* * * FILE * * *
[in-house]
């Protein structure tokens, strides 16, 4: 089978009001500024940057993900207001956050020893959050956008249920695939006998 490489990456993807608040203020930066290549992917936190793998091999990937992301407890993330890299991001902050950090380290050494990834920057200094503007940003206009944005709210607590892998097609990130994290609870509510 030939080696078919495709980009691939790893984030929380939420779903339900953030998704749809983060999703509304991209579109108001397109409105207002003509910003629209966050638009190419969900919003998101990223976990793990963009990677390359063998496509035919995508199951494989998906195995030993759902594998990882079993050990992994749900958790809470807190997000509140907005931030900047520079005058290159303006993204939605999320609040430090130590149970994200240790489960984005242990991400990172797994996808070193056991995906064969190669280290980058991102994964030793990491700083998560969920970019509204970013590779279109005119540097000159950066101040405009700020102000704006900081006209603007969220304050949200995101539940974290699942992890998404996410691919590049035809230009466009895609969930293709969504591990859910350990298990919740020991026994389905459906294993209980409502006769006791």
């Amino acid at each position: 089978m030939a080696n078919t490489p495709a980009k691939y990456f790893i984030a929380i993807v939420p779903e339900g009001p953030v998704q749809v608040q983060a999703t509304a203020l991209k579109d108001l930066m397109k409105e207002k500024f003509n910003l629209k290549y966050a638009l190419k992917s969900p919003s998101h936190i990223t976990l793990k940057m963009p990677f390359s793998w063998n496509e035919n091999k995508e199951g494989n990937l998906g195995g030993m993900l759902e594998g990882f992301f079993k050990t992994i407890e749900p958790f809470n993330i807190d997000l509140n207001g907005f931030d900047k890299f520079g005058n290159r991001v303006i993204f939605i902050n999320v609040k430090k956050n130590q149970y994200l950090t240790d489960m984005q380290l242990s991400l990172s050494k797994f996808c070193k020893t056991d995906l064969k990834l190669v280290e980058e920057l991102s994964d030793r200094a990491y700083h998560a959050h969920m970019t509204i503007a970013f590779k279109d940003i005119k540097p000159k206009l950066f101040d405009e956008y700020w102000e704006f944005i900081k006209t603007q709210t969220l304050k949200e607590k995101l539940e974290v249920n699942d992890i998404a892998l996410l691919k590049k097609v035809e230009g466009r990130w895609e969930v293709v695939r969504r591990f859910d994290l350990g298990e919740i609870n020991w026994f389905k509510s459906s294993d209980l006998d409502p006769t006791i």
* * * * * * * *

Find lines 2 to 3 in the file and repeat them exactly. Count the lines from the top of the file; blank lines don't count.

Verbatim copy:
């Protein structure tokens, strides 16, 4: 089978009001500024940057993900207001956050020893959050956008249920695939006998 490489990456993807608040203020930066290549992917936190793998091999990937992301407890993330890299991001902050950090380290050494990834920057200094503007940003206009944005709210607590892998097609990130994290609870509510 030939080696078919495709980009691939790893984030929380939420779903339900953030998704749809983060999703509304991209579109108001397109409105207002003509910003629209966050638009190419969900919003998101990223976990793990963009990677390359063998496509035919995508199951494989998906195995030993759902594998990882079993050990992994749900958790809470807190997000509140907005931030900047520079005058290159303006993204939605999320609040430090130590149970994200240790489960984005242990991400990172797994996808070193056991995906064969190669280290980058991102994964030793990491700083998560969920970019509204970013590779279109005119540097000159950066101040405009700020102000704006900081006209603007969220304050949200995101539940974290699942992890998404996410691919590049035809230009466009895609969930293709969504591990859910350990298990919740020991026994389905459906294993209980409502006769006791």
């Amino acid at each position: 089978m030939a080696n078919t490489p495709a980009k691939y990456f790893i984030a929380i993807v939420p779903e339900g009001p953030v998704q749809v608040q983060a999703t509304a203020l991209k579109d108001l930066m397109k409105e207002k500024f003509n910003l629209k290549y966050a638009l190419k992917s969900p919003s998101h936190i990223t976990l793990k940057m963009p990677f390359s793998w063998n496509e035919n091999k995508e199951g494989n990937l998906g195995g030993m993900l759902e594998g990882f992301f079993k050990t992994i407890e749900p958790f809470n993330i807190d997000l509140n207001g907005f931030d900047k890299f520079g005058n290159r991001v303006i993204f939605i902050n999320v609040k430090k956050n130590q149970y994200l950090t240790d489960m984005q380290l242990s991400l990172s050494k797994f996808c070193k020893t056991d995906l064969k990834l190669v280290e980058e920057l991102s994964d030793r200094a990491y700083h998560a959050h969920m970019t509204i503007a970013f590779k279109d940003i005119k540097p000159k206009l950066f101040d405009e956008y700020w102000e704006f944005i900081k006209t603007q709210t969220l304050k949200e607590k995101l539940e974290v249920n699942d992890i998404a892998l996410l691919k590049k097609v035809e230009g466009r990130w895609e969930v293709v695939r969504r591990f859910d994290l350990g298990e919740i609870n020991w026994f389905k509510s459906s294993d209980l006998d409502p006769t006791i």